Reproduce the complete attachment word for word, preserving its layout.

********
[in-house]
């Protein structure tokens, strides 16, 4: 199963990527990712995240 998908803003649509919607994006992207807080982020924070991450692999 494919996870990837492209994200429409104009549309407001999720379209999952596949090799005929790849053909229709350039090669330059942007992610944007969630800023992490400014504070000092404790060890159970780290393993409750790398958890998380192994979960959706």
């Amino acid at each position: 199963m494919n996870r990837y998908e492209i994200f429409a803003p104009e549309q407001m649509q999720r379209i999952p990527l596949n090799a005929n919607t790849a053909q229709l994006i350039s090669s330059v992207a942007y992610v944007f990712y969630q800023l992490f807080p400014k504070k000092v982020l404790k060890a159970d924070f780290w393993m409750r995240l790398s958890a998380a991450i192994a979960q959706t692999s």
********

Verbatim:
[in-house]
């Protein structure tokens, strides 16, 4: 199963990527990712995240 998908803003649509919607994006992207807080982020924070991450692999 494919996870990837492209994200429409104009549309407001999720379209999952596949090799005929790849053909229709350039090669330059942007992610944007969630800023992490400014504070000092404790060890159970780290393993409750790398958890998380192994979960959706």
């Amino acid at each position: 199963m494919n996870r990837y998908e492209i994200f429409a803003p104009e549309q407001m649509q999720r379209i999952p990527l596949n090799a005929n919607t790849a053909q229709l994006i350039s090669s330059v992207a942007y992610v944007f990712y969630q800023l992490f807080p400014k504070k000092v982020l404790k060890a159970d924070f780290w393993m409750r995240l790398s958890a998380a991450i192994a979960q959706t692999s």